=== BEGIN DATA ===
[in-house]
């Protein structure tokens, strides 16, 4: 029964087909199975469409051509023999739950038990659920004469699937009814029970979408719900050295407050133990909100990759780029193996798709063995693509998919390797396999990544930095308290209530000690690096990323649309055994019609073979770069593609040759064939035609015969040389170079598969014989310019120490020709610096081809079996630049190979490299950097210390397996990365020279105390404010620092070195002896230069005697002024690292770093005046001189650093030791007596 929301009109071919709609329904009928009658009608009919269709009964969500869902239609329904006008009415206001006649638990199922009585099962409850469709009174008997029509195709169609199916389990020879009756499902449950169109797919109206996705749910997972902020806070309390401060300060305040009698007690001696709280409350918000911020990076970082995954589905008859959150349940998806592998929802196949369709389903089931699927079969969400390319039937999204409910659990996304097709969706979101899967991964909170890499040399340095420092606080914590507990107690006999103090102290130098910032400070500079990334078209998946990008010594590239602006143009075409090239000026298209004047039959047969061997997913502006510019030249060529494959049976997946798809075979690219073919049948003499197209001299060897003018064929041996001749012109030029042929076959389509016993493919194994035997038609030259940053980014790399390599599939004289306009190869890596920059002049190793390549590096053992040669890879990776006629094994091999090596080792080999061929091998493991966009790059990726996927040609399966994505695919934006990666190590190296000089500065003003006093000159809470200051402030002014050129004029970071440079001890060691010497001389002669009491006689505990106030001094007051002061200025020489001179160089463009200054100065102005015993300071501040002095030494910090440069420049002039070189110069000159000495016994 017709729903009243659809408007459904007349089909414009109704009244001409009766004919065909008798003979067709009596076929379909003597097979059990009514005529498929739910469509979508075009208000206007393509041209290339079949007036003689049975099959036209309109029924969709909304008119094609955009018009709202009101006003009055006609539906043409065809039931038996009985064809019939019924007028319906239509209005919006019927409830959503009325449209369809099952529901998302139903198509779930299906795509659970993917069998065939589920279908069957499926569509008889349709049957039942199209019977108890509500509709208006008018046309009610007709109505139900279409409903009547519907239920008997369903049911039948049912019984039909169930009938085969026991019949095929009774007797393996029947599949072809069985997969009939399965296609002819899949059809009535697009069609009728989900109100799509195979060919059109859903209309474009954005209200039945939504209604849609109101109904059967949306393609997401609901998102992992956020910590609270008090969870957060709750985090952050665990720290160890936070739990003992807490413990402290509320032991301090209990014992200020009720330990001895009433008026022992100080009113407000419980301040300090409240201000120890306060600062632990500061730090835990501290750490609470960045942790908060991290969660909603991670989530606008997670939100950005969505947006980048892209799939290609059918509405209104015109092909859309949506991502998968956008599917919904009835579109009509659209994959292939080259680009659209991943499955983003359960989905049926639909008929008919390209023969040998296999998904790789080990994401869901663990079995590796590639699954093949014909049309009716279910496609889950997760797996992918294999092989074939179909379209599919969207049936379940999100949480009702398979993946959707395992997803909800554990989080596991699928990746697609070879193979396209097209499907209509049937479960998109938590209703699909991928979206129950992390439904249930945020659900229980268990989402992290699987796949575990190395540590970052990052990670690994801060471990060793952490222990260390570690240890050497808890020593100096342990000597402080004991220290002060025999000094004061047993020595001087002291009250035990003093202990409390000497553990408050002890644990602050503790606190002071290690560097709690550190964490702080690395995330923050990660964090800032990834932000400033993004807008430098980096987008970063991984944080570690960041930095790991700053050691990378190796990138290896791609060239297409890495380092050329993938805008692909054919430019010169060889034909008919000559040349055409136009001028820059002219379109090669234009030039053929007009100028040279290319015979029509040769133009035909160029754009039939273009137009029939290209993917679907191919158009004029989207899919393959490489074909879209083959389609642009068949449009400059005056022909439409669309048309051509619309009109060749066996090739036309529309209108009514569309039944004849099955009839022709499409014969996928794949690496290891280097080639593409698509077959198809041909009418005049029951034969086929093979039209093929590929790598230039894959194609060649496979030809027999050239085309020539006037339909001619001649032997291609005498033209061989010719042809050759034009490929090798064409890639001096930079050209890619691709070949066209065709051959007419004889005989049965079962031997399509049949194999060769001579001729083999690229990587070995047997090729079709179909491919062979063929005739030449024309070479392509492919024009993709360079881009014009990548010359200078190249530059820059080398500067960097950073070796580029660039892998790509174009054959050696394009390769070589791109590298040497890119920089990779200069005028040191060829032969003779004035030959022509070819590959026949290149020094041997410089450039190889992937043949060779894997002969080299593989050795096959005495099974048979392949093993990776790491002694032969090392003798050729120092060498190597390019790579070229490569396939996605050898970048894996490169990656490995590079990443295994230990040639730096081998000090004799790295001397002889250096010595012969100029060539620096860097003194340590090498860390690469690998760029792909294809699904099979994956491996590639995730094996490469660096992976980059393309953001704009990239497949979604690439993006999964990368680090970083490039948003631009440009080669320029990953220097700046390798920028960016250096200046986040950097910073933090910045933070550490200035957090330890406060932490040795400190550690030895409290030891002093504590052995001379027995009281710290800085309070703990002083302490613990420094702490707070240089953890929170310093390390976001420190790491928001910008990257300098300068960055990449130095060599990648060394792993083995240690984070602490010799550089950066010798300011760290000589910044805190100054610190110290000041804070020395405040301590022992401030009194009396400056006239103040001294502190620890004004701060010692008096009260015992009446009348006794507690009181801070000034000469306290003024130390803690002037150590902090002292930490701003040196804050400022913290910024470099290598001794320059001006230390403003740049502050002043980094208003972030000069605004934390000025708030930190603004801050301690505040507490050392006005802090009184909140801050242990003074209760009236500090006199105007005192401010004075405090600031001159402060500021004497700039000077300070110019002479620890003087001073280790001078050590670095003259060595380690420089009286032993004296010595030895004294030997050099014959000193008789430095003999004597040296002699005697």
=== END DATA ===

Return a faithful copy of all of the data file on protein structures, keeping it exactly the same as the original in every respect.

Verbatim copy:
[in-house]
């Protein structure tokens, strides 16, 4: 029964087909199975469409051509023999739950038990659920004469699937009814029970979408719900050295407050133990909100990759780029193996798709063995693509998919390797396999990544930095308290209530000690690096990323649309055994019609073979770069593609040759064939035609015969040389170079598969014989310019120490020709610096081809079996630049190979490299950097210390397996990365020279105390404010620092070195002896230069005697002024690292770093005046001189650093030791007596 929301009109071919709609329904009928009658009608009919269709009964969500869902239609329904006008009415206001006649638990199922009585099962409850469709009174008997029509195709169609199916389990020879009756499902449950169109797919109206996705749910997972902020806070309390401060300060305040009698007690001696709280409350918000911020990076970082995954589905008859959150349940998806592998929802196949369709389903089931699927079969969400390319039937999204409910659990996304097709969706979101899967991964909170890499040399340095420092606080914590507990107690006999103090102290130098910032400070500079990334078209998946990008010594590239602006143009075409090239000026298209004047039959047969061997997913502006510019030249060529494959049976997946798809075979690219073919049948003499197209001299060897003018064929041996001749012109030029042929076959389509016993493919194994035997038609030259940053980014790399390599599939004289306009190869890596920059002049190793390549590096053992040669890879990776006629094994091999090596080792080999061929091998493991966009790059990726996927040609399966994505695919934006990666190590190296000089500065003003006093000159809470200051402030002014050129004029970071440079001890060691010497001389002669009491006689505990106030001094007051002061200025020489001179160089463009200054100065102005015993300071501040002095030494910090440069420049002039070189110069000159000495016994 017709729903009243659809408007459904007349089909414009109704009244001409009766004919065909008798003979067709009596076929379909003597097979059990009514005529498929739910469509979508075009208000206007393509041209290339079949007036003689049975099959036209309109029924969709909304008119094609955009018009709202009101006003009055006609539906043409065809039931038996009985064809019939019924007028319906239509209005919006019927409830959503009325449209369809099952529901998302139903198509779930299906795509659970993917069998065939589920279908069957499926569509008889349709049957039942199209019977108890509500509709208006008018046309009610007709109505139900279409409903009547519907239920008997369903049911039948049912019984039909169930009938085969026991019949095929009774007797393996029947599949072809069985997969009939399965296609002819899949059809009535697009069609009728989900109100799509195979060919059109859903209309474009954005209200039945939504209604849609109101109904059967949306393609997401609901998102992992956020910590609270008090969870957060709750985090952050665990720290160890936070739990003992807490413990402290509320032991301090209990014992200020009720330990001895009433008026022992100080009113407000419980301040300090409240201000120890306060600062632990500061730090835990501290750490609470960045942790908060991290969660909603991670989530606008997670939100950005969505947006980048892209799939290609059918509405209104015109092909859309949506991502998968956008599917919904009835579109009509659209994959292939080259680009659209991943499955983003359960989905049926639909008929008919390209023969040998296999998904790789080990994401869901663990079995590796590639699954093949014909049309009716279910496609889950997760797996992918294999092989074939179909379209599919969207049936379940999100949480009702398979993946959707395992997803909800554990989080596991699928990746697609070879193979396209097209499907209509049937479960998109938590209703699909991928979206129950992390439904249930945020659900229980268990989402992290699987796949575990190395540590970052990052990670690994801060471990060793952490222990260390570690240890050497808890020593100096342990000597402080004991220290002060025999000094004061047993020595001087002291009250035990003093202990409390000497553990408050002890644990602050503790606190002071290690560097709690550190964490702080690395995330923050990660964090800032990834932000400033993004807008430098980096987008970063991984944080570690960041930095790991700053050691990378190796990138290896791609060239297409890495380092050329993938805008692909054919430019010169060889034909008919000559040349055409136009001028820059002219379109090669234009030039053929007009100028040279290319015979029509040769133009035909160029754009039939273009137009029939290209993917679907191919158009004029989207899919393959490489074909879209083959389609642009068949449009400059005056022909439409669309048309051509619309009109060749066996090739036309529309209108009514569309039944004849099955009839022709499409014969996928794949690496290891280097080639593409698509077959198809041909009418005049029951034969086929093979039209093929590929790598230039894959194609060649496979030809027999050239085309020539006037339909001619001649032997291609005498033209061989010719042809050759034009490929090798064409890639001096930079050209890619691709070949066209065709051959007419004889005989049965079962031997399509049949194999060769001579001729083999690229990587070995047997090729079709179909491919062979063929005739030449024309070479392509492919024009993709360079881009014009990548010359200078190249530059820059080398500067960097950073070796580029660039892998790509174009054959050696394009390769070589791109590298040497890119920089990779200069005028040191060829032969003779004035030959022509070819590959026949290149020094041997410089450039190889992937043949060779894997002969080299593989050795096959005495099974048979392949093993990776790491002694032969090392003798050729120092060498190597390019790579070229490569396939996605050898970048894996490169990656490995590079990443295994230990040639730096081998000090004799790295001397002889250096010595012969100029060539620096860097003194340590090498860390690469690998760029792909294809699904099979994956491996590639995730094996490469660096992976980059393309953001704009990239497949979604690439993006999964990368680090970083490039948003631009440009080669320029990953220097700046390798920028960016250096200046986040950097910073933090910045933070550490200035957090330890406060932490040795400190550690030895409290030891002093504590052995001379027995009281710290800085309070703990002083302490613990420094702490707070240089953890929170310093390390976001420190790491928001910008990257300098300068960055990449130095060599990648060394792993083995240690984070602490010799550089950066010798300011760290000589910044805190100054610190110290000041804070020395405040301590022992401030009194009396400056006239103040001294502190620890004004701060010692008096009260015992009446009348006794507690009181801070000034000469306290003024130390803690002037150590902090002292930490701003040196804050400022913290910024470099290598001794320059001006230390403003740049502050002043980094208003972030000069605004934390000025708030930190603004801050301690505040507490050392006005802090009184909140801050242990003074209760009236500090006199105007005192401010004075405090600031001159402060500021004497700039000077300070110019002479620890003087001073280790001078050590670095003259060595380690420089009286032993004296010595030895004294030997050099014959000193008789430095003999004597040296002699005697």